Walking and Hiking in Jervis Bay, Australia

The Scribbly Gum Track lies within the Jervis Bay National Park
The Scribbly Gum Track lies within the Jervis Bay National Park | © martin berry / Alamy Stock Photo
Photo of Sarah Reid
10 July 2020

With two national parks to explore along with the vast Beecroft Peninsula, there are enough walking and hiking trails in the Jervis Bay area to keep enthusiasts on their feet for weeks. From seaside strolls to more challenging bushwalks, here are six of the best walks and hikes to tackle, all of which include an opportunity for a swim along the way.

When hiking in any of Australia’s national parks, remember to leave no trace, take no souvenirs and always stay on the track. Bring plenty of water and sun protection, and be sure to let someone know where you’re going, especially if you’re heading out alone.

Munyunga Waraga Dhugan Walking Trail

Natural Feature
Map View
Cape St George Lighthouse Ruin 1860 Jervis Bay Territory Australia
© David Wall / Alamy Stock Photo

An ideal introduction to Booderee National Park, this 5.4km (3.4mi) loop (also known as Murrays Trail) is a self-guided tour of the park’s plants, animals, culture and history – there are 14 informative signs placed along the route. Beginning at Murrays Beach car park, the trail takes around 2.5hr, with the possibility to extend it to check out the ruins of Cape St George Lighthouse, built in 1860 and abandoned in the early 20th century.

White Sands Walk and Scribbly Gum Track

Hiking Trail
Map View
Scribbly Gum Tree along a sand path on Fraser Island, Queensland
© Fotoaray / Alamy Stock Photo

Starting at Greenfield Beach picnic area, these interconnected walking tracks loop through beautiful Jervis Bay National Park. The White Sands Walk heads south along Jervis Bay, passing Chinamans Beach. The return leg along the Scribbly Gum Track leads you away from the coast, through a lush wooded area, and finishes up where you started. Along the walk, you may see animals such as possums and gliders.

The Wreck Walk

Hiking Trail
Map View
Remains of the steamship SS Merimbula which ran aground at Whale Point in 1928, Currarong, Beecroft Peninsula, Jervis Bay, New South Wales, NSW, Austr
© Genevieve Vallee / Alamy Stock Photo

Encompassing the Beecroft Headland east of Currarong, Abraham’s Bosom Reserve is laced with excellent walking trails of various lengths. Looping around the headland, Coomies Walk (9km/6mi) is the main circuit, but one of the most popular detours is the Wreck Walk, a 2.5km (1.6mi) walk to the wreck of the SS Merimbula, which ran aground near Whale Point in 1928. Both trails begin at Abraham’s Bosom Beach.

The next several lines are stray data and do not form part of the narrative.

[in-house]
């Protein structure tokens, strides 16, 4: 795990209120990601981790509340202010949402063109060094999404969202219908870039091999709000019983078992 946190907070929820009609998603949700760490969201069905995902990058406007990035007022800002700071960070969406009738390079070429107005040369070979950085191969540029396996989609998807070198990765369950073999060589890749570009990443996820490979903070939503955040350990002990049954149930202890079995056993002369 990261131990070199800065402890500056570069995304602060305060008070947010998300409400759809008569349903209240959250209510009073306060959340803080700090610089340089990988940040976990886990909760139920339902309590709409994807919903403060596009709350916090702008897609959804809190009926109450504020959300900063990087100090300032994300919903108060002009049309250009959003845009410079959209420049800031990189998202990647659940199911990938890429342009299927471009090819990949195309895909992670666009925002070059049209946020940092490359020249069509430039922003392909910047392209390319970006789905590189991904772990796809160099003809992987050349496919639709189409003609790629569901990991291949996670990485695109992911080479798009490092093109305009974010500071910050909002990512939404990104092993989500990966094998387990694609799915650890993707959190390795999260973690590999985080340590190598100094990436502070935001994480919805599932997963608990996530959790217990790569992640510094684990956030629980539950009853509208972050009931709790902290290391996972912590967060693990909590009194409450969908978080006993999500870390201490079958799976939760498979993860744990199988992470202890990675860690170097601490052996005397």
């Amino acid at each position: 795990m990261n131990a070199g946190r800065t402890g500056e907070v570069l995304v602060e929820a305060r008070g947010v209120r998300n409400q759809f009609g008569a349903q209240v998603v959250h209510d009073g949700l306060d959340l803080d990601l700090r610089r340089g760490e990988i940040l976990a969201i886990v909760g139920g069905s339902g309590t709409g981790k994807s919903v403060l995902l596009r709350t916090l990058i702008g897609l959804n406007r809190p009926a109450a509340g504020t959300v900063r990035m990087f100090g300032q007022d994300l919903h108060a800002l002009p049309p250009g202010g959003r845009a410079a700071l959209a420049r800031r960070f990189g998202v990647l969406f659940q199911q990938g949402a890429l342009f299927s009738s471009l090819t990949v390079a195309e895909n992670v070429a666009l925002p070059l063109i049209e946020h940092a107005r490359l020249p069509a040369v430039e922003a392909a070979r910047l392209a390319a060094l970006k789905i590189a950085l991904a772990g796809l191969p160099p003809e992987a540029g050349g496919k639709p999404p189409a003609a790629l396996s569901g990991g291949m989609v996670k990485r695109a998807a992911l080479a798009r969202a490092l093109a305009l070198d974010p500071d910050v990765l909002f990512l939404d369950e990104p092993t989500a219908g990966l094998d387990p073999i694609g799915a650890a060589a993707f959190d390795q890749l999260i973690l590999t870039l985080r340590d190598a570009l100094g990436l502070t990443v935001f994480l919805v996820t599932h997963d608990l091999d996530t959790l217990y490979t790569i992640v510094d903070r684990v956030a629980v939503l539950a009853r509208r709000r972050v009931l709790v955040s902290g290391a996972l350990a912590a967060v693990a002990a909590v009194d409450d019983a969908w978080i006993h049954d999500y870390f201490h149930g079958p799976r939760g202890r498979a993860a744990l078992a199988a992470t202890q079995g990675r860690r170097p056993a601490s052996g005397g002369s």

Round the Bay Walk

Natural Feature
Map View
Callala Beach near Jarvis Bay, Sydney, Australia
© Simon Anders / Alamy Stock Photo

Arguably Jervis Bay’s most accessible walking trail, Round the Bay Walk is a fully paved walking track from Callala Bay to Plantation Point in Vincentia, 11km (7mi) to the south, including a short ferry trip across Currambene Creek. Perfect for prams, wheelchairs and little ones on bikes, the shared path traces the beautiful Jervis Bay coastline, with plenty of places to stop for a swim or a snack en route.

Telegraph Creek Nature Trail

Natural Feature
Map View

Starting at the northern end of Green Patch car park, this easy, circular 2.4km (1.5mi) walk in Booderee National Park curls inland, passing through tall eucalypt forest, fern-lined creeks and swamps, as well as woodland and heath, with plenty of signs describing the vegetation along the way. Allow an hour to complete the loop, unless you plan to rest on the seats along the way to admire the spring wildflowers, which attract abundant birdlife.

Hyams Beach Trail

Natural Feature
Map View
The white sands of Hyams Beach in picturesque Jervis Bay with its turquoise waters, in New South Wales
© Genevieve Vallee / Alamy Stock Photo
Also known as the Bird Spotter’s walk, the 2km (1.2mi) Hyams Beach Trail begins at the end of Lister Crescent at the southern end of Hyams Beach Village and makes a short arc through Jervis Bay National Park before popping out on the beach. Birdwatchers will enjoy trying to spot eastern rosellas, crimson rosellas, new holland honeyeaters and eastern spinebills.
These recommendations were updated on July 10, 2020 to keep your travel plans fresh.